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Students propose Biglerville community development projects

Written by Davin Jurgensen/Hanover Evening Sun | Dec 10, 2015 3:54 PM
gettysburg_college_abby_hoelzer.jpg

Gettysburg College student Abby Hoelzer smiles after finishing a proposal to Biglerville Borough Council and Biglerville residents for a town cafe and re-use store for refurbished architectural material Tuesday night Dec. 8, 2015 at Harbaugh-Thomas Library in Biglerville.(Photo: Shane Dunlap, The Evening Sun)

(Biglerville) -- A multi-use park, a community gathering point and a volunteer program could all be implemented in Biglerville this upcoming year.

Gettysburg College students presented their research on community development projects for the borough on Tuesday at Biglerville Library as part of professor Andrew Abel's sociology class.

Abel incorporated Biglerville into his course material this year, encouraging his students to create practical, affordable projects that take advantage of the borough's existing character, according to a news release from Gettysburg College.

Students' proposals included preparations for a possible telemedicine movement and an enhancement of Biglerville's Internet media platform.

Claire Benoist d'Etiveaud, senior, and Anne Lacey, sophomore, presented proposals involving the addition of hard cider as a way to allow the borough's apple niche to grow to its fullest potential.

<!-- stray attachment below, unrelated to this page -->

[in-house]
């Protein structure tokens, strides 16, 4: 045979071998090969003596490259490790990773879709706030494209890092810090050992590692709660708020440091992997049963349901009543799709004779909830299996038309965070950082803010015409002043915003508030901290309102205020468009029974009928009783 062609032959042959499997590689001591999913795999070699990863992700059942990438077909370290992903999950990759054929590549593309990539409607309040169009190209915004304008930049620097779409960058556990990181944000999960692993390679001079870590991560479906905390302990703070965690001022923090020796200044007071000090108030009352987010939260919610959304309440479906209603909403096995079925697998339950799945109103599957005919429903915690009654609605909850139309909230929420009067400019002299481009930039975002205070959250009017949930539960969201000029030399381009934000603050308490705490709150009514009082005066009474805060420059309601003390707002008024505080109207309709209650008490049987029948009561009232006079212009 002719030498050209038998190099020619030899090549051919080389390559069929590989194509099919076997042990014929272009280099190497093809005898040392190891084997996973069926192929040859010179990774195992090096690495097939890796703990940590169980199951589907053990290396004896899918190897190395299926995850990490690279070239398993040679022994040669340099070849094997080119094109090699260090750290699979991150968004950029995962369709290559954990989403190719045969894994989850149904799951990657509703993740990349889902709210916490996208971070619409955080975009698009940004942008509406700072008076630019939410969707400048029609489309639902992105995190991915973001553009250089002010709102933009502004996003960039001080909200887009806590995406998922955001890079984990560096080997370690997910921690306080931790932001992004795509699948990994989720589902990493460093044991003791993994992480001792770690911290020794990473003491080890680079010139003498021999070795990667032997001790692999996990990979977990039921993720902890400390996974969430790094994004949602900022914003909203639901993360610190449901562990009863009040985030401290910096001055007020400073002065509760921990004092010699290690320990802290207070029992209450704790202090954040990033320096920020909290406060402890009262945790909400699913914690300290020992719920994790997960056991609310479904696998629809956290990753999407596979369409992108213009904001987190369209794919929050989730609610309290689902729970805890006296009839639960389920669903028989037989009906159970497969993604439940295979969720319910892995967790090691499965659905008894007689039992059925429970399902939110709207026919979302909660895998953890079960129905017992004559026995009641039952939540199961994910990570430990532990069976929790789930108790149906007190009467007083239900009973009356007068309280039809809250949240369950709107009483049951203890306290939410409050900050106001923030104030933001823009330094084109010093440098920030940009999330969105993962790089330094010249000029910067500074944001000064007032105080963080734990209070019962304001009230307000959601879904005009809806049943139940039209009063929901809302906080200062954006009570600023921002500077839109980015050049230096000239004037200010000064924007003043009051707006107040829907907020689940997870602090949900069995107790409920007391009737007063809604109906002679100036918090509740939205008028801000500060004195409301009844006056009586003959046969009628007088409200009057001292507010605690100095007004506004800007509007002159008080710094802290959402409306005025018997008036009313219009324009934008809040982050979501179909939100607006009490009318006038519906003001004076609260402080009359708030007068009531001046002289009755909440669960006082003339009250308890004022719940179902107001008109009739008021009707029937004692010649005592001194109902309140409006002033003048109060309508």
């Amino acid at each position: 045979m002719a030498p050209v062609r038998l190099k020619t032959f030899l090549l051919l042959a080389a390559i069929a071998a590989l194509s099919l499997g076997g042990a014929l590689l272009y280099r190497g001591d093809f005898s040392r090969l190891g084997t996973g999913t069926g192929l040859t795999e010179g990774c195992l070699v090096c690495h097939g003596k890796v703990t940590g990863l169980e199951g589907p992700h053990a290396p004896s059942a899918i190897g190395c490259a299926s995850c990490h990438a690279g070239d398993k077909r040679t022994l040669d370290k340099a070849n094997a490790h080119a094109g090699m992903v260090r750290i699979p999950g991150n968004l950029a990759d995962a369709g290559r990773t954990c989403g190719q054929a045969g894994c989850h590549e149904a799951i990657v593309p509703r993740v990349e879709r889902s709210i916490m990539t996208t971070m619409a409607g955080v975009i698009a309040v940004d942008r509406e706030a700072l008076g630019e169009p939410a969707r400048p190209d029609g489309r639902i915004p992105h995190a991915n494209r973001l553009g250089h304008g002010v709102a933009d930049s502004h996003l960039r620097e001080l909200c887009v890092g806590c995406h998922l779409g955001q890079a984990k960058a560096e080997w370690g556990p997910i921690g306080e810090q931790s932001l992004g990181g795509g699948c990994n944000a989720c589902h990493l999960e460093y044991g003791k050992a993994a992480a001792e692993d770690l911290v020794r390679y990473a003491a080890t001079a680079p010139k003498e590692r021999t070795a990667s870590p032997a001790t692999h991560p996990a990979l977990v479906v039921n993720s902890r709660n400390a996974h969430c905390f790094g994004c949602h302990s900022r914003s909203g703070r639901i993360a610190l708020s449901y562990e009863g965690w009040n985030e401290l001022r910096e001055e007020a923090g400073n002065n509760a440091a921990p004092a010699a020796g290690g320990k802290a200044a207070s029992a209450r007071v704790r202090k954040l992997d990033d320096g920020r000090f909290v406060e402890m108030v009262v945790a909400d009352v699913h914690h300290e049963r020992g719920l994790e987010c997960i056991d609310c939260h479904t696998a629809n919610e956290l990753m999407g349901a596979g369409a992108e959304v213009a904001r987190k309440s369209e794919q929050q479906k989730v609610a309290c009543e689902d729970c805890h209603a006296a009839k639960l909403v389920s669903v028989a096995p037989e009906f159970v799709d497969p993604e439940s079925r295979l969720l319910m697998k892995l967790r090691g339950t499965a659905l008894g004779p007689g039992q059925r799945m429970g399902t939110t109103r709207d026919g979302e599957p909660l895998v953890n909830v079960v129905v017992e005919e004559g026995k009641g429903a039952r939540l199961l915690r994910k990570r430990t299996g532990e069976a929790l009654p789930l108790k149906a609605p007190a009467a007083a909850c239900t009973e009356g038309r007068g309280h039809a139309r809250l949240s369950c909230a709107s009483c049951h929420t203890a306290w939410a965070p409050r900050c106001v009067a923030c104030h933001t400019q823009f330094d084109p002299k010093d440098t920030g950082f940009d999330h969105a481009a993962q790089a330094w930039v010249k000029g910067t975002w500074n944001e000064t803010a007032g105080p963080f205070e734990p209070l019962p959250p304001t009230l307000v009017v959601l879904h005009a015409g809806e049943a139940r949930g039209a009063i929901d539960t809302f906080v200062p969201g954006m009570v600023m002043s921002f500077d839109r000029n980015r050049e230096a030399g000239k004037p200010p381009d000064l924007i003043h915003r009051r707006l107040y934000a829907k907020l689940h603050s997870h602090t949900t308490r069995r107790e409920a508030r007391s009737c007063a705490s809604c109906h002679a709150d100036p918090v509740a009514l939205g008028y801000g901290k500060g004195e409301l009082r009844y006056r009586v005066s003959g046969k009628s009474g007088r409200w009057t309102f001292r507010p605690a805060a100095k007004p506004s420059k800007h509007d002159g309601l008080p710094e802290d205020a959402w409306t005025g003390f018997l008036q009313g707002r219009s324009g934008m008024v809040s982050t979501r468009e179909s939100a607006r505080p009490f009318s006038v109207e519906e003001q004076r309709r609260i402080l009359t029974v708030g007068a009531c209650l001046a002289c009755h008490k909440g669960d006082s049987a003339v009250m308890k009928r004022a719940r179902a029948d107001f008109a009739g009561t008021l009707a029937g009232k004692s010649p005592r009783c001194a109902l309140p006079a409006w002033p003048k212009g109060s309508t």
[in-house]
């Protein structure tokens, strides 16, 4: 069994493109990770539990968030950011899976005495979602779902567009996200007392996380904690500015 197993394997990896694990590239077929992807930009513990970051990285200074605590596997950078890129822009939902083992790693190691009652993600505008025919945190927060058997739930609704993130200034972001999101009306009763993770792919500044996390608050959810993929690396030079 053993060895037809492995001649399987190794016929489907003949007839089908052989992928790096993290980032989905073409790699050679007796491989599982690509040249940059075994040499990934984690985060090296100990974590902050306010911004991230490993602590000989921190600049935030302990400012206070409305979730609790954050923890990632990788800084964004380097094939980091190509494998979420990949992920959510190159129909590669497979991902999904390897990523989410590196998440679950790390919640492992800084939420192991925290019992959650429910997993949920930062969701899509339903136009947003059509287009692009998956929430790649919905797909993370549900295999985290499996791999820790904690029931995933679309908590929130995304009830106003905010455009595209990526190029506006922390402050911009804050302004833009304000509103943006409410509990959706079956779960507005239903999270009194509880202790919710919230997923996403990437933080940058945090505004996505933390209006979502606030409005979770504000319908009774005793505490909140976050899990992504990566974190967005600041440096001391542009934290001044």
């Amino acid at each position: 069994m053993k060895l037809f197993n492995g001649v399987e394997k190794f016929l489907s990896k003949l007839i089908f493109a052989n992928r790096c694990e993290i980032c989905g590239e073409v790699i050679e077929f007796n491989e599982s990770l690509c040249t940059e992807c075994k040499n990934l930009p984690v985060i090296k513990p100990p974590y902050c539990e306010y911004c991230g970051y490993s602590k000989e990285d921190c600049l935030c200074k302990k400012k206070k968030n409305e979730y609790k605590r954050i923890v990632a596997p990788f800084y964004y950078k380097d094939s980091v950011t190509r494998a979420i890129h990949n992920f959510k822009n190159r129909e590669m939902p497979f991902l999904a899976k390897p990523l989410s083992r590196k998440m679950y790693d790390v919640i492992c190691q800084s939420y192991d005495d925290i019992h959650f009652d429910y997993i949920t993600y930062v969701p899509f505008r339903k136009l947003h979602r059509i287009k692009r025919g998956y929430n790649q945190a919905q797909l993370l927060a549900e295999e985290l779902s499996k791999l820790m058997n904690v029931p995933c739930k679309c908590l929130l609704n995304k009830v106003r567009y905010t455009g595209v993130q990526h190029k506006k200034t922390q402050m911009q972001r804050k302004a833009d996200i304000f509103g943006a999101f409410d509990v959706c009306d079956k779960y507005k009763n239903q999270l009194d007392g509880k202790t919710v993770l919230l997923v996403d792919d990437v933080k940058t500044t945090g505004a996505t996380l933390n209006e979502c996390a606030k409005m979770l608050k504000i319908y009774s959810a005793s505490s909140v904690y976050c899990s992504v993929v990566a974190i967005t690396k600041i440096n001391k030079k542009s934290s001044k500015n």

Benoist d'Etiveaud used her background in event planning to recommend a hard cider festival, while Lacey chose to focus on functions the National Apple Museum could use to expand its horizons.

"Everyone enjoyed the project, especially since the ideas could stem from our own interests," Benoist d'Etiveaud said.

The class of eight took field trips to the borough to attend events like the Apple Harvest Festival and to sit in on borough meetings, Abel said. He also introduced his students to the basics of community development by using current and historic maps and analyzing census data.

"The big advantage of a course like this is that it gives the town council and the mayor new ideas to consider," said Abel. "Communities - small towns in particular - have a really big need to try new things. Simply doing things together keeps a town in the practice of working for the benefit of their community, which enables a town to be more resourceful and better prepared for those times when it needs to rely on its citizens."

Abel looked at a variety of community areas, he said, before ultimately deciding to choose Biglerville.

The area needed to be close to Gettysburg, include interesting options for development and have a welcoming environment, Abel said.

Biglerville had just that.

"The danger is people think we're going to bound into town and tell them what to do," he said. "But making suggestions can be helpful because it can spur creative thinking, and I think young people are very good at that."

Biglerville Mayor Alyssa Biesecker was actively involved in the students' project, partaking in meetings and offering suggestions.

Although she was skeptical at first and didn't understand how the proposals would help Biglerville, she knew she had to give them the opportunity, she said.

"We can take something that's just about perfect and make it even better," Biesecker said.

After hearing the presentations, Biesecker felt several of the proposals were worth implementing, she said.

"I'm really excited. All the ideas are practical and doable," said Biesecker. "I'm going to have a hard time choosing what to go through with first."

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